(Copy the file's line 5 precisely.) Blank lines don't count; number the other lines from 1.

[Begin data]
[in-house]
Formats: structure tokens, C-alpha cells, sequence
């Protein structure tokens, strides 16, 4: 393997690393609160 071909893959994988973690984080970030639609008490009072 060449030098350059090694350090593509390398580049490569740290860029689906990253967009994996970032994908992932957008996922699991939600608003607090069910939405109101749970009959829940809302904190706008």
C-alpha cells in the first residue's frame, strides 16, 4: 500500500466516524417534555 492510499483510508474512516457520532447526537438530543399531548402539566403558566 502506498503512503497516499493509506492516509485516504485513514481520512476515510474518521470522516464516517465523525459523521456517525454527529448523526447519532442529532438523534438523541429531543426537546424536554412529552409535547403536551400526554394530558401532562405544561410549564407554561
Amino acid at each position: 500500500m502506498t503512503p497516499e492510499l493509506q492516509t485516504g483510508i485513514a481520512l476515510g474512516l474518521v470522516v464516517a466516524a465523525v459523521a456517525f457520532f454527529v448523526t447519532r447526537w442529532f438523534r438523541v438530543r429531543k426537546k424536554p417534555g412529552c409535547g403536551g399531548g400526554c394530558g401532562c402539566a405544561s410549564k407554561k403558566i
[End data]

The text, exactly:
Amino acid at each position: 500500500m502506498t503512503p497516499e492510499l493509506q492516509t485516504g483510508i485513514a481520512l476515510g474512516l474518521v470522516v464516517a466516524a465523525v459523521a456517525f457520532f454527529v448523526t447519532r447526537w442529532f438523534r438523541v438530543r429531543k426537546k424536554p417534555g412529552c409535547g403536551g399531548g400526554c394530558g401532562c402539566a405544561s410549564k407554561k403558566i